The Boulevard Draft Raft, a 28-foot-long vessel with beer-keg pontoons, started its voyage on June 22 in Yankton, South Dakota, and landed in St. Louis on July 13. We hopped aboard the KC-to-Lexington leg on July 5, joining its crew of two brewers, Sasha and Caton; Matt, the sales guy; and Cap'n Tony, a Boulevard IT guy. Our testosterific crew brought to mind Smithers' great line on The Simpsons in the King Kong-parody episode: "I think women and seamen don't mix." (To which Mr. Burns replies, "We know what you think!") But we happily proved that adage wrong; our fellow sailors were quite the congenial group -- which we discovered once the liquor started flowing, of course.
8:27 a.m.: "Do you want a shot?" Caton asks. It should be noted that he spent the previous night on the boat when it was docked at Kaw Point (yes, there's an enclosed area with four bunks) and had fallen off the top bunk and landed on his shoulder. Before we launched, he was spotted taking a swig of Maker's Mark and cracking open the Costco bottle of ibuprofen. ("The first time that's been opened in 14 days," Tony says.) Whether it was to relieve the pain or was more a hair-of-the-dog measure, we're not sure. In any case, we accept, so he pulls out a collapsible camping cup and shares his whiskey. It should also be noted that said shot is downed approximately 4 minutes into our trip.
8:34 a.m.: Caton offers us another shot.
8:44 a.m.: Matt takes out a bottle of Knob Creek with the rallying cry, "Blind taste test!"
8:50 a.m.: Taste test and third shot of the morning completed. We agree that Maker's Mark is smoother.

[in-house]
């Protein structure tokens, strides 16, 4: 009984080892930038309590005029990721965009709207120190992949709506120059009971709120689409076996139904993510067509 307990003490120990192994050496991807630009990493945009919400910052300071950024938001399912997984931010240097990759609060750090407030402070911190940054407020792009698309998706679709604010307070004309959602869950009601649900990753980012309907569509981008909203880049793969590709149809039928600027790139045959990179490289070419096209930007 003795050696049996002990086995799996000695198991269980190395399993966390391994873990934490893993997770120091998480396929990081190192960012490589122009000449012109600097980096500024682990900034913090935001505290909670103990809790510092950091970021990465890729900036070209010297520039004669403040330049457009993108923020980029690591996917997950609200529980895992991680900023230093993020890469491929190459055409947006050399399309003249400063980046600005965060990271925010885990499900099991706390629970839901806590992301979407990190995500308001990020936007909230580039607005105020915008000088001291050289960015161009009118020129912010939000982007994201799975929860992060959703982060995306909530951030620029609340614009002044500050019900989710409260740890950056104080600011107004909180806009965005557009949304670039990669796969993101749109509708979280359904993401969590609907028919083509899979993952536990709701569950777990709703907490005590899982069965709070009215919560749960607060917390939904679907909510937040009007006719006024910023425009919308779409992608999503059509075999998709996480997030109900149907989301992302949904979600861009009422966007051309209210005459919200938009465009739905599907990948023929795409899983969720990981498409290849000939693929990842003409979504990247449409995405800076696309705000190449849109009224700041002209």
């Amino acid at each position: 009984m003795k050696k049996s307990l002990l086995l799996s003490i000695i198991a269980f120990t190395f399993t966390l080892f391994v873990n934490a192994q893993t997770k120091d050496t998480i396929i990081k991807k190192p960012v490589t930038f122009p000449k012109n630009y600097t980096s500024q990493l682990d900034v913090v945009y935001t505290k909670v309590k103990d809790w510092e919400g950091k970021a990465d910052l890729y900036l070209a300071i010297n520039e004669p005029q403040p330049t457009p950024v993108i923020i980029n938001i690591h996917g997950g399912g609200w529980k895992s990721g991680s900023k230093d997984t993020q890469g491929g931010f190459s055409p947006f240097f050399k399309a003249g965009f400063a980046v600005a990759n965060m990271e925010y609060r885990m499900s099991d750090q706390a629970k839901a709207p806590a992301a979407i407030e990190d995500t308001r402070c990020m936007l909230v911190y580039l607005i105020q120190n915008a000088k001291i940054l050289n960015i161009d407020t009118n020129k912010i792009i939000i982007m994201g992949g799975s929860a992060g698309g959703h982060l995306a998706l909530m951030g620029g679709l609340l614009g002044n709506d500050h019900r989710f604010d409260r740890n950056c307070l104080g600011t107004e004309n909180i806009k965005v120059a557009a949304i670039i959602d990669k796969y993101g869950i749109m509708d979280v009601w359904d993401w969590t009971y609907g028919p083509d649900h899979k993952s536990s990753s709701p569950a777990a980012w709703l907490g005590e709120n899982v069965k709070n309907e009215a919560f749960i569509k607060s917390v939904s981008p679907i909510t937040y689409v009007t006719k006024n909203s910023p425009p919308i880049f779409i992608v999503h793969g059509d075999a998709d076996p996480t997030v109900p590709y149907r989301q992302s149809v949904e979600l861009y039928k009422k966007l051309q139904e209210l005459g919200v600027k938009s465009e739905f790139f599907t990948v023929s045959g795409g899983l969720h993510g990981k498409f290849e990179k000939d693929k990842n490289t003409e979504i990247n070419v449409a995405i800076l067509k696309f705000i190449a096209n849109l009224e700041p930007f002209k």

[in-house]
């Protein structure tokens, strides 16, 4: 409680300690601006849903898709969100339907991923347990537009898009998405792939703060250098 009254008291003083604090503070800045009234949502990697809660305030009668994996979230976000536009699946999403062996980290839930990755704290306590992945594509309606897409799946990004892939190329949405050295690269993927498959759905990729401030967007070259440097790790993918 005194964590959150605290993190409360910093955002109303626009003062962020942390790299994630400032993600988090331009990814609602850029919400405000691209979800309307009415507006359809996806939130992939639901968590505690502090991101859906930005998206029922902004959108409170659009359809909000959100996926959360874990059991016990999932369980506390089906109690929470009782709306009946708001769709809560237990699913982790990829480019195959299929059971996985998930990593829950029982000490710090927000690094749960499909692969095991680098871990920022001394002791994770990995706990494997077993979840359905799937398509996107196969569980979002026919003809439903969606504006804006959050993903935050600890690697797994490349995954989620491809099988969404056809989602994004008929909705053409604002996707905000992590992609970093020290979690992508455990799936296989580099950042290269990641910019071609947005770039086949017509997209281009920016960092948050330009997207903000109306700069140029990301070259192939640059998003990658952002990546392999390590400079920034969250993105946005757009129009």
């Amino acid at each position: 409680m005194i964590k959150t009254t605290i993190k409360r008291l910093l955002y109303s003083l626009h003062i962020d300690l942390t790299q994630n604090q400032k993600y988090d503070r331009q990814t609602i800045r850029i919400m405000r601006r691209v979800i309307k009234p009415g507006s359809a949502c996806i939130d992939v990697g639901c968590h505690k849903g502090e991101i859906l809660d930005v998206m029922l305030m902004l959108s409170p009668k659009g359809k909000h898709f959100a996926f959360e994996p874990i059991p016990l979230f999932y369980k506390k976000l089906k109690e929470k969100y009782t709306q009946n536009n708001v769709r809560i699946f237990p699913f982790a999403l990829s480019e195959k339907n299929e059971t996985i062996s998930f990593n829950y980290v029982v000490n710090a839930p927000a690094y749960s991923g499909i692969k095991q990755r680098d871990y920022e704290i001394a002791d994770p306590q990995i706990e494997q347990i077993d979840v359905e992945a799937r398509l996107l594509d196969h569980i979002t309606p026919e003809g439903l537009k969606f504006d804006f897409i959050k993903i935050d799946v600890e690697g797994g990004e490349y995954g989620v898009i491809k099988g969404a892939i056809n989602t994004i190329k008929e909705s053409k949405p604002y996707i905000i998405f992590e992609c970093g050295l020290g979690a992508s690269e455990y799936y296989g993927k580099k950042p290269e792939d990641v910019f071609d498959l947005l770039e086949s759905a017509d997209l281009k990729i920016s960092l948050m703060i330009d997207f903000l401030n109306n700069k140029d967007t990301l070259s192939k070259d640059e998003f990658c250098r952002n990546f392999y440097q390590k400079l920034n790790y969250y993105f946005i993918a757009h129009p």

8:58 a.m.: The two kegs on board (Zôn and Wheat) have been tapped, so we start on the Wheat.
9:11 a.m.: Another shot of Knob Creek is foisted upon us.
9:33 a.m.: Caton, who, for the rest of the trip, threatens to jump in the river and swim, decides to dunk his head over the side. "It's a moral imperative," he says solemnly. "If you think I smell like fish now, just wait until 3:00, when I smell like fermented fish."
10 a.m.: The sun is upon us, and the scenery is gorgeously peaceful in a Huckleberry Finn way: The wide, muddy river is surrounded by acres of lush greenery. Blue herons swoop above us, and the few people on the banks gawk and wave. The guys' shirts come off. "Yeah, now you can see my man tits and hairy back," Caton says. "I don't shave my balls, either," he randomly comments. "Does that make me a bad person?" Later, he asks us, "Can you see my butt crack?" "Um ... yes," we reply.
11-ish: The concept of time is becoming nebulous. We laze about while CCR's "Proud Mary" plays over the loudspeakers. Our reverie is broken by Gary, a guy in a boat, checking his lines. We wave him over and offer him a beer, and he drifts along with us for two more cups. Gary, who is best described as "rural," is impressed with the product. "I'll buy your beer," he exclaims enthusiastically. "I'm a beer-buyin' sumbitch."
In an area where accents have become broader, we're hailed by another boat, this one full of folks from Napoleon who are out on the river, hoping to see the Asian carp that propel themselves out of the water ("and dead hookers," Michelle adds). "This is God's country here on the river, where it's wild and untamed," proclaims Mike, who is usually out boating, oh, all the time. Meanwhile, his son Andy is busy calling friends. "You gotta see this! It's a floating bar comin' down the river!" he says excitedly into his cell phone, which is decorated with a Stars-and-Bars color scheme. Another boat attaches itself to the other side. "We've got a flotilla here," Sasha says. "We're Flotilla the Hun," Caton adds.
1:30 p.m.: The NR "falls asleep" -- the only one to do so on the trip. Sasha busts her on that later: "There's a picture on your camera of you passing out," he says.
3-ish: Forty-seven miles later, we dock in Lexington. Caton immediately dives into the river and is soon struggling against the current. Afraid that he might, well, drown, we get the life preserver, but before we can throw it out, he manages to make it back to shore. "That's the first time the life preserver's been used on this trip," Tony says.
According to Cap'n Tony, the trip's been fairly uneventful -- no one has fallen overboard. "Well, it's been under control ... until Caton got on board," he amended. But we'd gladly quaff some grog with those mateys again. Next time, though, we'll bring the rum.